in your life . . .

and in our world!

December, 1983


This "Dear Everyone" Christmas letter is quite a tradition in the Burrow family.  It may lack a bit of the personal touch, but it does serve to send a warm greeting to all of you and to tell you a bit of what's happened to me during this past year.

Nineteen eighty-three was in many ways a year of transition for me.  In the past year I've advanced from the collegiate realm to the so-called "real world", and I don't think I'm much the worse for wear.

Last January I was living in a student apartment in Cedar Falls, I was a senior in mathematics at the University of Northern Iowa, and I was vice president of the UNI Student Association (UNISA).  Little by little all those things changed until now I'm living in Algona, Iowa, I'm teaching Spanish at the local Catholic high school, and my politics are a bit more confined (though as strongly felt as always).

My job at UNISA officially ended March 31.  My last official duty was to be the "impartial" election commissioner for the student elections.  It was a tense, hotly-contested race, one which really made me glad to be leaving.  Three years of that sort of thing really gets on one's nerves.  I didn't get a gold watch on my retirement, but I did get a silver pen and pencil set--which now sits on my desk at school, inviting occasional questions from the students.

I finished up my coursework last spring and stayed home in Mount Pleasant this summer, the first time in three years I'd done that.  I did as little as possible this summer (mostly reading and writing), taking time out from my "busy" schedule only to go to Philadelphia where my brother Paul was attending the national NEA convention, and to Mankato where my father had a week-long computer seminar.  It wasn't a terribly productive summer, but I enjoyed it.

Having my courses out of the way, all that was left for graduation was student teaching.  I thought I would be student teaching in Charles City, and I had made plans to live with my sister Margaret and her husband in Floyd while there.  Through some very fortunate fluke that didn't happen.  Just after I learned that Margaret and Brian were moving to Meservey, I found out that I would be student teaching in Ottumwa.  I ended up living with Paul, Nancy, and baby Rachel in Oskaloosa for the eight weeks of student teaching.  While driving the 30 miles between Ottumwa and Osky did get a bit tiring, I was glad to live there.  I enjoyed living with them, and it was good to have other teachers around to share problems with when things went wrong.

I finished student teaching in mid-October, three days after my birthday.  Then I began the job search that eventually led me to Garrigan High School in Algona.  My thirteen letters and résumés brought me interviews in Steamboat Rock, Schleswig, Norwalk, and Farnhamville, Iowa, and in Ten Sleep, Wyoming.  While I was a bit surprised to be asked for an interview out in Wyoming, the advertised $17,200 base salary made it difficult to say no.  So I made a flying trip out across Nebraska and back through South Dakota.  En route I got my first traffic ticket (actually just a warning from the Wyoming State Police)--for passing in the vicinity of a runaway truck ramp.  It does make sense not to pass in such an area, but on an unmarked road how is a flatlander supposed to figure that out?  I also hit an antelope with my father's car on the way home.  And if bad luck comes in threes, I lost the job to a Westerner.  Aside from all that, it was an enjoyable trip.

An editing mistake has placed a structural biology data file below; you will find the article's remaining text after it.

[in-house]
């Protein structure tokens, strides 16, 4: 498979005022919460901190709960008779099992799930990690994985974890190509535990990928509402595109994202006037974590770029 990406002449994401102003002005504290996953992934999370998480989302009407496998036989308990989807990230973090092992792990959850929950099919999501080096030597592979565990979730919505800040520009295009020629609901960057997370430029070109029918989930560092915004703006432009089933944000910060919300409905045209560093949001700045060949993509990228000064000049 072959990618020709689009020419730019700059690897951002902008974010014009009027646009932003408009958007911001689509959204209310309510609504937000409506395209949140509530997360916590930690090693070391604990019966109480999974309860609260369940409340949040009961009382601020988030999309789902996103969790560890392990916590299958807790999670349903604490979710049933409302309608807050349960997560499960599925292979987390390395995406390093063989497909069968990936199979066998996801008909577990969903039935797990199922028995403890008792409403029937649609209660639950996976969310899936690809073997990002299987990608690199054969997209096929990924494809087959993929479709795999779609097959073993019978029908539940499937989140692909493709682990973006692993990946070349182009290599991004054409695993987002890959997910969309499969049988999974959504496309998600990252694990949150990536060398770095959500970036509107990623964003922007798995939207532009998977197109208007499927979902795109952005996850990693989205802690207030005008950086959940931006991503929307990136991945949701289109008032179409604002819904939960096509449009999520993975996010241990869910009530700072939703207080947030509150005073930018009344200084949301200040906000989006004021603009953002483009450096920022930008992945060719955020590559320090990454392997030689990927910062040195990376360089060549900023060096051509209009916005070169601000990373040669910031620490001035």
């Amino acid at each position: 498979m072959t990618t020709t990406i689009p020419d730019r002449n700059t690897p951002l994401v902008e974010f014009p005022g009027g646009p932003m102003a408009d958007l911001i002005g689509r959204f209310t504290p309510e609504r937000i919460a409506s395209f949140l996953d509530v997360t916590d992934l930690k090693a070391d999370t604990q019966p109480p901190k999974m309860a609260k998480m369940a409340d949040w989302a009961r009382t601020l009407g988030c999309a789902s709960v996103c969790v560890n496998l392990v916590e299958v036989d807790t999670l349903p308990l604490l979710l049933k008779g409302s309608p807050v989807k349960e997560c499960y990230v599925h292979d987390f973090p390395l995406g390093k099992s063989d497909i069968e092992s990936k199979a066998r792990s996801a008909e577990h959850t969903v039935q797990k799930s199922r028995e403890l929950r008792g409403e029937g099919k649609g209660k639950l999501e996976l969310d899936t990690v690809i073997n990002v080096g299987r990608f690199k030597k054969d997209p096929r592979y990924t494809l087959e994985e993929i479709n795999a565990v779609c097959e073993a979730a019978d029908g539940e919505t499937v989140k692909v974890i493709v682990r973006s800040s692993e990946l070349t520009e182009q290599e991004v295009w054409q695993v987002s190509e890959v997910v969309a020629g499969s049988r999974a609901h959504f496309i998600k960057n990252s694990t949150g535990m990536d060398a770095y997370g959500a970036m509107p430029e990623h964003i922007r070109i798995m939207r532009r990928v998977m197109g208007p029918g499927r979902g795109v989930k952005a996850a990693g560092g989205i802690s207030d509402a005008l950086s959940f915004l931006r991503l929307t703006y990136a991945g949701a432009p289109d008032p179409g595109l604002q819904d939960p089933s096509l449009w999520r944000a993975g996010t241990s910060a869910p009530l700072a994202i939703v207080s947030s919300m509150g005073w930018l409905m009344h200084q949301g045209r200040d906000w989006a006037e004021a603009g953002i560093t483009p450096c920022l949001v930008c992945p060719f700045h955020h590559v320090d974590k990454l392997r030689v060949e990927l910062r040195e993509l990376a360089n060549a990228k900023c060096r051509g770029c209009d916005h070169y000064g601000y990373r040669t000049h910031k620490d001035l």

When one is looking for a job, the interviews all tend to blend together.  To a large extent, every interview is the same as every other.  Garrigan, though, was different.

I was a little hesitant to apply for the job at Garrigan.  It was advertised as a Spanish position, and it was a Catholic high school.  I did apply, though, and somehow the superintendent of the school managed to get a hold of me on my way back from Wyoming.  So I went for an interview.  The interview was on a Sunday afternoon (which also seemed a bit odd to me), and while driving northward I listened to Rachel's baptism on the radio broadcast of Paul and Nancy's church service.  Somehow I knew from the interview that this was the job I wanted, and when it was offered I quickly accepted.

. . . Which brings us to the present.  I am currently at home at 1011/2 East State Street, Apartment #2, in Algona, Iowa 50511--a rather microscopic efficiency, but the price is right.  For trimesters II and III, I am teaching first and second-year Spanish at Garrigan.  If things work according to the tentative plan, next year I'll be teaching both Spanish and math--which is exactly the type of position I was looking for to begin with.  I'm really quite happy here in Algona.  It's a little odd adapting to the Catholic school, but I'm doing fine.  Stranger still is living in a community where virtually everyone is white.  As the ed. psych people would say, it's very "homogeneous".  I do like it here, though, all in all.

May this reach each of you in good health and happiness.  The happiest of holidays to all of you, and may you avoid Big Brother all through 1984.



The background music on this page is the Iroquois carol "'Twas in the Moon of Wintertime".